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EEOC AND AI IN EMPLOYMENT

Artificial intelligence (AI) is everywhere — even in the employment sector. Tools like ChatGPT have made the headlines, but countless other AI software is used on a daily basis by companies and employers. As this new technology increases in use, so do the regulations which govern it. Understanding these guidelines and the ever-shifting AI regulatory landscape is essential for businesses that want to protect themselves from potential liability.

For employers, recent guidance from the Equal Employment Opportunity Commission (EEOC) may impact the use of artificial intelligence. AI in the human resources context may require notice to employees, limitations on use, and potential impacts on disability accommodations. When companies understand employment law, they can make informed decisions that protect themselves from liability and protect the rights of their employees.

What Is Artificial Intelligence Software?

The use of artificial intelligence continues to expand throughout every business sector. AI is a computer application capable of intelligent behavior similar to learning, problem-solving, and reasoning. It performs tasks that ordinarily require human input or intelligence, such as data entry, analysis, or even simple tasks like timekeeping.

AI software is helpful because it can streamline a business’s operations and reduce the labor force required to handle specific tasks. Businesses of every type are beginning to use this software, from manufacturing, information technologies, and even the human resources sector. With this new use comes new laws and regulations which govern how artificial intelligence software is used.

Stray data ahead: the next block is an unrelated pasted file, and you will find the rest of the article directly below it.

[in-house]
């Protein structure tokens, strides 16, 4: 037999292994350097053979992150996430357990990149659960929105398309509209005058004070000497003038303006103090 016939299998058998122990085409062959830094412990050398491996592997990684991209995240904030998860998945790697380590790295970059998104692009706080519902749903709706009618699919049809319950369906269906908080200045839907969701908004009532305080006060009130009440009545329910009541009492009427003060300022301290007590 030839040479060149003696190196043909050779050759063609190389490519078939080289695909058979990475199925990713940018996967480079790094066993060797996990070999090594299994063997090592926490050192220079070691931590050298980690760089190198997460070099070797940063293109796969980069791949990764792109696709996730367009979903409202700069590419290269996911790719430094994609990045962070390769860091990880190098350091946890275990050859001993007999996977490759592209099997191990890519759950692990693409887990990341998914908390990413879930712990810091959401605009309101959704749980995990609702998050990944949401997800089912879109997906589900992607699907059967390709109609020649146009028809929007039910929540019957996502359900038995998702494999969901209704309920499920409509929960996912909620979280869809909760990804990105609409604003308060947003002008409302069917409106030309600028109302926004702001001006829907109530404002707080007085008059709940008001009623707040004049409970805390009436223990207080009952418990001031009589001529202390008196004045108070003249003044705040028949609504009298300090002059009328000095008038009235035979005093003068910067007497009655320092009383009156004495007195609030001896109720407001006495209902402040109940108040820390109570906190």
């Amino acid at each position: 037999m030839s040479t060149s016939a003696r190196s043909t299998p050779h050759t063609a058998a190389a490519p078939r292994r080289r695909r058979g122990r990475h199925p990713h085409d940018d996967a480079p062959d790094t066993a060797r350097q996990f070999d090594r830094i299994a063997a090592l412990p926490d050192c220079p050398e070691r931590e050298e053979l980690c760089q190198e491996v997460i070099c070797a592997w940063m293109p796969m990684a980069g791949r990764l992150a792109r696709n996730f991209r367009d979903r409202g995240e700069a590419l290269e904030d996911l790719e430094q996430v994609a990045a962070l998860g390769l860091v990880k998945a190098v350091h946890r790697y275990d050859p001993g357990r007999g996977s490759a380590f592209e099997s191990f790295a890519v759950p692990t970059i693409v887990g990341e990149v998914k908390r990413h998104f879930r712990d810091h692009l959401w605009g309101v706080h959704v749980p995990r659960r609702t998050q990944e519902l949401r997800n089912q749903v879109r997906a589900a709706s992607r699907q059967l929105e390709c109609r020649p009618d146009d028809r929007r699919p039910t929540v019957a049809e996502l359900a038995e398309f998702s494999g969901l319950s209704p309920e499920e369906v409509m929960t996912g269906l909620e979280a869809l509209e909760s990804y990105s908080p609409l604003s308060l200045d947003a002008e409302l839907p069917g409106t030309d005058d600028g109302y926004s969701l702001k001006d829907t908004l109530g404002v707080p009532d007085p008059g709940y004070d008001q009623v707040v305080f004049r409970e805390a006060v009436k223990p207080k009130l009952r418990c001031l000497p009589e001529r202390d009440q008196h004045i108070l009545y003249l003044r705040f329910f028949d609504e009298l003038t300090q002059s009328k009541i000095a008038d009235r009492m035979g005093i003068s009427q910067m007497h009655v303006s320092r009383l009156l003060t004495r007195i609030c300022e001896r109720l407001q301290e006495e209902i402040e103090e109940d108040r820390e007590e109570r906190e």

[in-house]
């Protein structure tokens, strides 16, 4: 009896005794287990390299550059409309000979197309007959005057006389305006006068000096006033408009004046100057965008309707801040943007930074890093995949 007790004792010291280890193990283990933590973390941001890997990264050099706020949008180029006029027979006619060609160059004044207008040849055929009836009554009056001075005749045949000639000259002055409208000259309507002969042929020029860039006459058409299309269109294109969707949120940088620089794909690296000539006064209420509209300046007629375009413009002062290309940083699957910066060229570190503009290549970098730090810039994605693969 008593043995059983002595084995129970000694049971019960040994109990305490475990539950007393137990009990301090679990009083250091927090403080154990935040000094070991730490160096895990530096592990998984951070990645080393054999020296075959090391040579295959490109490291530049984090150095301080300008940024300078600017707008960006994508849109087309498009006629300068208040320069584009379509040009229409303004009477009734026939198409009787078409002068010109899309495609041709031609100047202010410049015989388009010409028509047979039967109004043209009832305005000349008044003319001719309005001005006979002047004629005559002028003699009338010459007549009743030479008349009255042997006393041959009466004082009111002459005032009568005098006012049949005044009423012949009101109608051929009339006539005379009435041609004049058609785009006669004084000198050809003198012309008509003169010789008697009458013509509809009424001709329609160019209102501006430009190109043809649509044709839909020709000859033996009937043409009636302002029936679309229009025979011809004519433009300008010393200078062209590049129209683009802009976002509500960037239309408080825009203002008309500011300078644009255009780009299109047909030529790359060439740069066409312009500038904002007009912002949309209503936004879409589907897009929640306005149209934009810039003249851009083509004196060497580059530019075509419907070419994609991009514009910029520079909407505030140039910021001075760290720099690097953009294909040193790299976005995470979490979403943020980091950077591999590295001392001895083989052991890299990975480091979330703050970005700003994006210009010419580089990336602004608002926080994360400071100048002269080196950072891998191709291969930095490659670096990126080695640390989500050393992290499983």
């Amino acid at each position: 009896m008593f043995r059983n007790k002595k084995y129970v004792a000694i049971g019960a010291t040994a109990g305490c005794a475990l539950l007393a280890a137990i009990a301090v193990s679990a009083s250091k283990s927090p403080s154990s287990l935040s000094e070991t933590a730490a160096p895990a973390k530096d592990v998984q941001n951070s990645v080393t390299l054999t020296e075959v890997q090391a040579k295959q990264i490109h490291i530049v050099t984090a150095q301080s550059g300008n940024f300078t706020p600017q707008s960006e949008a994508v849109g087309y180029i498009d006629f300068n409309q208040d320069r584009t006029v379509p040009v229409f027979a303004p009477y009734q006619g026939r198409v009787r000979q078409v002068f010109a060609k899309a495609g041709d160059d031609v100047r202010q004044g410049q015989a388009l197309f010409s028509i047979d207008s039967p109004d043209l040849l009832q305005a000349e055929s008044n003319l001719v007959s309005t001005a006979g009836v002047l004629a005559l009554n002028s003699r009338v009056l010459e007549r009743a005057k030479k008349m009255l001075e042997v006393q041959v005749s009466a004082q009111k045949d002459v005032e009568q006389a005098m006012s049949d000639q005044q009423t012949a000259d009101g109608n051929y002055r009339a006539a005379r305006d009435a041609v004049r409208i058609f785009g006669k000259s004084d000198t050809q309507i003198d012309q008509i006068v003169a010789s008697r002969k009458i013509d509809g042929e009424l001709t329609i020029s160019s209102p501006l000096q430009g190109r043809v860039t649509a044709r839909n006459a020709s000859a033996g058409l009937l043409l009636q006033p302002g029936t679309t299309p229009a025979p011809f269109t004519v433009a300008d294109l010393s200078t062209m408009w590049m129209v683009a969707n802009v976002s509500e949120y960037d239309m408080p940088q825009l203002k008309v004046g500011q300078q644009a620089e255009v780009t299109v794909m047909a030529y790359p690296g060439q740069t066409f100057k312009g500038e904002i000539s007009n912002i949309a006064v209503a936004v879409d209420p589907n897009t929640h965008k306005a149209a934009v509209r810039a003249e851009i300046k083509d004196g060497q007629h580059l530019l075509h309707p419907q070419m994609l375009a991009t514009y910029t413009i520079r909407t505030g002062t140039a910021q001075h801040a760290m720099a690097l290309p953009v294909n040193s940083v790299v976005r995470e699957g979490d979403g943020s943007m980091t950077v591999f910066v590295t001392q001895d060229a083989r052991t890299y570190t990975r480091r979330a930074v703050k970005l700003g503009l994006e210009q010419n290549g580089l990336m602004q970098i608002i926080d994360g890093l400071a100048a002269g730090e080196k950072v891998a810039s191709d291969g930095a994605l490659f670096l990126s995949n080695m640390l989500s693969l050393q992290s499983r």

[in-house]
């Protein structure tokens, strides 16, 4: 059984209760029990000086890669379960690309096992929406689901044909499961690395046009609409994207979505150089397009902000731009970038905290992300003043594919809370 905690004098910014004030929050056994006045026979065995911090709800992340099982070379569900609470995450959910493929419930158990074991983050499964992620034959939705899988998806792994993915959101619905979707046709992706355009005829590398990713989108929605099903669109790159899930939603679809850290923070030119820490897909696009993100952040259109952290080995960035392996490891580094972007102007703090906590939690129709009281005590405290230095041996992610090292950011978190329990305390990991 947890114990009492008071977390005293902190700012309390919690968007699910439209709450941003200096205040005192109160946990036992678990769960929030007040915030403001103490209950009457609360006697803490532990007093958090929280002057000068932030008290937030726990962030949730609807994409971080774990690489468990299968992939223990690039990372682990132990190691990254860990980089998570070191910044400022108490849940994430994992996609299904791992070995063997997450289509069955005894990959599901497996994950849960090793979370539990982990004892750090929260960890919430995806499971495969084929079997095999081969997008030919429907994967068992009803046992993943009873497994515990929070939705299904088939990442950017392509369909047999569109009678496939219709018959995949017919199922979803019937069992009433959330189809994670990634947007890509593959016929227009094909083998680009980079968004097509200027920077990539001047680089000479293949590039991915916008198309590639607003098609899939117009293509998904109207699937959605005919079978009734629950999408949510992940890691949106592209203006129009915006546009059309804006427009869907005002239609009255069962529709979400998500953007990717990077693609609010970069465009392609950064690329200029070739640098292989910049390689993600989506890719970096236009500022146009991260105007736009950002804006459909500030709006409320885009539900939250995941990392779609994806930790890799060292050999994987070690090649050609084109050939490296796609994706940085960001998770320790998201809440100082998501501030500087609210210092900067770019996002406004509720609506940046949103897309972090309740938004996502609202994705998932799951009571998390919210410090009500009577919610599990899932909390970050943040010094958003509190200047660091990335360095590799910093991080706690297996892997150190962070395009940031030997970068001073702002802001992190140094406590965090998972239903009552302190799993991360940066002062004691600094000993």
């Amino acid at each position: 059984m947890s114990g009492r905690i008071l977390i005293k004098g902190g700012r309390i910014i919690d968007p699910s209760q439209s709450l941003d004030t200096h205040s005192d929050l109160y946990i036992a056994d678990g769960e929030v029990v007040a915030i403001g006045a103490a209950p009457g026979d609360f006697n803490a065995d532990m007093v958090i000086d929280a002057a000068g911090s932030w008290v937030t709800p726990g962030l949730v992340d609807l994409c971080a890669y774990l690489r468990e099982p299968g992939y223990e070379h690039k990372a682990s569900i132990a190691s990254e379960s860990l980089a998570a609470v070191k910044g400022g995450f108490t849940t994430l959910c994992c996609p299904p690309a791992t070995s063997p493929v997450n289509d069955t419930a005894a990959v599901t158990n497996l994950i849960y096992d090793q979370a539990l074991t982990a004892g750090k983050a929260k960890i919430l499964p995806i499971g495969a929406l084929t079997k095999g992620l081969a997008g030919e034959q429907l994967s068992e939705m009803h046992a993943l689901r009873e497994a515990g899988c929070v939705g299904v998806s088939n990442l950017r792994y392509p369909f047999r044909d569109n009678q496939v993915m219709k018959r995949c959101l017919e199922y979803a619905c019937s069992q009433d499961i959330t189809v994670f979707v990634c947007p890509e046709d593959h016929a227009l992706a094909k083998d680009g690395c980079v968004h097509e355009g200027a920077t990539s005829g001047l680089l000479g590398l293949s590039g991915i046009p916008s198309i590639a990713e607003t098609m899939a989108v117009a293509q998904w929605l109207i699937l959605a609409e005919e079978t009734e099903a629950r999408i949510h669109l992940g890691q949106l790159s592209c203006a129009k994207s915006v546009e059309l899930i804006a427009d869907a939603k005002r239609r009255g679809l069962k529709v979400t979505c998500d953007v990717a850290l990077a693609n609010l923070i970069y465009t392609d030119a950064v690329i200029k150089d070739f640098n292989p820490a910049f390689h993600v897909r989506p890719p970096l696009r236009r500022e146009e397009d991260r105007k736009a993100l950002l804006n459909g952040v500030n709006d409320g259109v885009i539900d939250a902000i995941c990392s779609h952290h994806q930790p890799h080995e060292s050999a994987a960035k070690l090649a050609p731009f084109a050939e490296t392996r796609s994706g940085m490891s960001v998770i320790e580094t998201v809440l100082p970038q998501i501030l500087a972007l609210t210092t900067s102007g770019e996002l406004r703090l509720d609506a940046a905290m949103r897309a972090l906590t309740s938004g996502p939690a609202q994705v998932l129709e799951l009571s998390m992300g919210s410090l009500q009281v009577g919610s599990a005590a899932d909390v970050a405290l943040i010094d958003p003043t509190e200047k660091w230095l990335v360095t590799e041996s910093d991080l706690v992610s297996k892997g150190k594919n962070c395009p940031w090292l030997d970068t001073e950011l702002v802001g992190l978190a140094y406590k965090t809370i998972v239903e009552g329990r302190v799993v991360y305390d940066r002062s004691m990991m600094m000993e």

How Employers Are Using Artificial Intelligence in Hiring

Employers are also jumping on the AI bandwagon to help them with hiring. Companies are increasingly using machine learning and AI software to make employment decisions, such as:

  • Who to hire for a particular job
  • Which employee deserves a promotion
  • Which employee or employees to terminate for cause or during layoffs
  • How to restructure employees to optimize efficiency and reduce costs

These hiring steps, which typically required significant labor hours by other employees or supervisors, can now be streamlined with AI performing much of the analysis itself.

AI Tools Used by Employers

Companies are using countless artificial intelligence tools and the number grows daily. However, some of the most common AI tools used by companies to hire include:

  • Resume Scanners which automatically analyze resumes to help identify promising candidates for a particular job. Scanners look at the text and overall accuracy of the resume to search for key terms, experience, and other desired attributes that make one candidate more qualified than another.
  • Employee Monitoring Software which constantly checks employee performance metrics. These metrics may include data entry speed, number of errors, timekeeping software, and remote monitoring capabilities.
  • Chatbots and Assistants. Nearly every website now has a virtual chat to help employees or potential customers. Many of these chat features are now manned by AI rather than a living person. This chatbot may be used in the human resources context to help recruit potential employees, handle initial employee complaints, and much more.
  • Video Interviewing Software. Some AI is even used during remote video interviews. This technology can evaluate speech patterns and facial expressions to analyze a potential employee. It then provides additional information about that employee while the interview is conducted.